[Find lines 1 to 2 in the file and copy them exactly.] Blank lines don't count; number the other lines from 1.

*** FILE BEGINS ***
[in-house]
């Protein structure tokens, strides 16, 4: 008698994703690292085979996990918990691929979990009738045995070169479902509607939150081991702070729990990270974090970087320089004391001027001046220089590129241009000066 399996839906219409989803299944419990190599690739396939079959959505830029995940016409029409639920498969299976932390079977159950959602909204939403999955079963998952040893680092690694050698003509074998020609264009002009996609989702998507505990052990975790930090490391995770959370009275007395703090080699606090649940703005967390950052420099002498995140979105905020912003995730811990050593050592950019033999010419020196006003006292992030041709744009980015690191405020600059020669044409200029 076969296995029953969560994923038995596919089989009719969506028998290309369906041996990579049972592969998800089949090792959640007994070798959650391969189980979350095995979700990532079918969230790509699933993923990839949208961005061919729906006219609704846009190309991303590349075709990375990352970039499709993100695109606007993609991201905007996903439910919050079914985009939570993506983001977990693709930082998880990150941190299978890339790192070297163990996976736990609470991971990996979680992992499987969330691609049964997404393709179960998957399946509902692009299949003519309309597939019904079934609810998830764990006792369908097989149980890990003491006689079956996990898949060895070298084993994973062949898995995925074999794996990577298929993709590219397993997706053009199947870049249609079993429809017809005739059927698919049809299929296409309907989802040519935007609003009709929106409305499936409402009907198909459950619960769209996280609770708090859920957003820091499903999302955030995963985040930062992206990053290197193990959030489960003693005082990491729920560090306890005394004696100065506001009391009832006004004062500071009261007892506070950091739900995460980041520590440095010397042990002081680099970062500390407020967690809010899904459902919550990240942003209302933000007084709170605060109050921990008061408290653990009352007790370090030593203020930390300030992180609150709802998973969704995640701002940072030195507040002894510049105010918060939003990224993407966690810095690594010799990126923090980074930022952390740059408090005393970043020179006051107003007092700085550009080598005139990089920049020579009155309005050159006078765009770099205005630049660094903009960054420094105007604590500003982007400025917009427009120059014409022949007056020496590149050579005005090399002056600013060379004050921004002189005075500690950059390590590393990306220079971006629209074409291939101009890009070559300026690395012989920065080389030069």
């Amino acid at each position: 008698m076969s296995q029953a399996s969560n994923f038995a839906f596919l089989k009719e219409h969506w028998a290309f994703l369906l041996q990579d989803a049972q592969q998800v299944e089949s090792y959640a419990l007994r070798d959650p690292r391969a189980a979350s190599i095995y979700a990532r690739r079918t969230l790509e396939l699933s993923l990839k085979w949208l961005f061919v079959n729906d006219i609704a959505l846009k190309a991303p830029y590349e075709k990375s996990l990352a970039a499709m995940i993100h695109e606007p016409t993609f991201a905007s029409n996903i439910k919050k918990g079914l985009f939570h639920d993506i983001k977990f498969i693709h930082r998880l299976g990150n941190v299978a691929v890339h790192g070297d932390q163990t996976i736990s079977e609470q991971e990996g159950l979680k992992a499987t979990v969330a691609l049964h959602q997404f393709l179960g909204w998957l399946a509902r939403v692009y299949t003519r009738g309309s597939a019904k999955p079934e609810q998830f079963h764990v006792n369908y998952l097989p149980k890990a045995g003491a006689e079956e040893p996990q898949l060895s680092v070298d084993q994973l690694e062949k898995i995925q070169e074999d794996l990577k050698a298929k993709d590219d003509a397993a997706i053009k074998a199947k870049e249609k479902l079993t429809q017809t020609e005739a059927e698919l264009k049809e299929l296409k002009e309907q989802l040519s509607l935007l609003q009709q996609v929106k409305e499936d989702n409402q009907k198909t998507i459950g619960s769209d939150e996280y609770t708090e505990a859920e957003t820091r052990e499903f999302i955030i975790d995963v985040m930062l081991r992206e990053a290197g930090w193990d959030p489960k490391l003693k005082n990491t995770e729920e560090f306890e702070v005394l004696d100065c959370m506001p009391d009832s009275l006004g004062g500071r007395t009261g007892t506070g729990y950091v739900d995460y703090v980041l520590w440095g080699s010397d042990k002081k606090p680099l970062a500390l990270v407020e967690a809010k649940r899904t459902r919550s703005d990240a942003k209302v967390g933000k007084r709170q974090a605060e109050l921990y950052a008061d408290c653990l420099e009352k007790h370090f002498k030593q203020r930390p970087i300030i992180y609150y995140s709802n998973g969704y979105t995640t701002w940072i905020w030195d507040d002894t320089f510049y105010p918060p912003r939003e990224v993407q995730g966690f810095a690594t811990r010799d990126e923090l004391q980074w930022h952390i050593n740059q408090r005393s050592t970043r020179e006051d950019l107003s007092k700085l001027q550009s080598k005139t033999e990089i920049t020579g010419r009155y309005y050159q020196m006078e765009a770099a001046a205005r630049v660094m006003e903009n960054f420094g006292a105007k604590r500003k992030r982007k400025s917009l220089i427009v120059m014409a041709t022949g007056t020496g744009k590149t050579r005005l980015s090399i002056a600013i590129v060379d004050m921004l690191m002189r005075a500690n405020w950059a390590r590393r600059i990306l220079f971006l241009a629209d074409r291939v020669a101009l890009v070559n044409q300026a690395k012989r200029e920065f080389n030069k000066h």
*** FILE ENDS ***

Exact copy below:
[in-house]
């Protein structure tokens, strides 16, 4: 008698994703690292085979996990918990691929979990009738045995070169479902509607939150081991702070729990990270974090970087320089004391001027001046220089590129241009000066 399996839906219409989803299944419990190599690739396939079959959505830029995940016409029409639920498969299976932390079977159950959602909204939403999955079963998952040893680092690694050698003509074998020609264009002009996609989702998507505990052990975790930090490391995770959370009275007395703090080699606090649940703005967390950052420099002498995140979105905020912003995730811990050593050592950019033999010419020196006003006292992030041709744009980015690191405020600059020669044409200029 076969296995029953969560994923038995596919089989009719969506028998290309369906041996990579049972592969998800089949090792959640007994070798959650391969189980979350095995979700990532079918969230790509699933993923990839949208961005061919729906006219609704846009190309991303590349075709990375990352970039499709993100695109606007993609991201905007996903439910919050079914985009939570993506983001977990693709930082998880990150941190299978890339790192070297163990996976736990609470991971990996979680992992499987969330691609049964997404393709179960998957399946509902692009299949003519309309597939019904079934609810998830764990006792369908097989149980890990003491006689079956996990898949060895070298084993994973062949898995995925074999794996990577298929993709590219397993997706053009199947870049249609079993429809017809005739059927698919049809299929296409309907989802040519935007609003009709929106409305499936409402009907198909459950619960769209996280609770708090859920957003820091499903999302955030995963985040930062992206990053290197193990959030489960003693005082990491729920560090306890005394004696100065506001009391009832006004004062500071009261007892506070950091739900995460980041520590440095010397042990002081680099970062500390407020967690809010899904459902919550990240942003209302933000007084709170605060109050921990008061408290653990009352007790370090030593203020930390300030992180609150709802998973969704995640701002940072030195507040002894510049105010918060939003990224993407966690810095690594010799990126923090980074930022952390740059408090005393970043020179006051107003007092700085550009080598005139990089920049020579009155309005050159006078765009770099205005630049660094903009960054420094105007604590500003982007400025917009427009120059014409022949007056020496590149050579005005090399002056600013060379004050921004002189005075500690950059390590590393990306220079971006629209074409291939101009890009070559300026690395012989920065080389030069």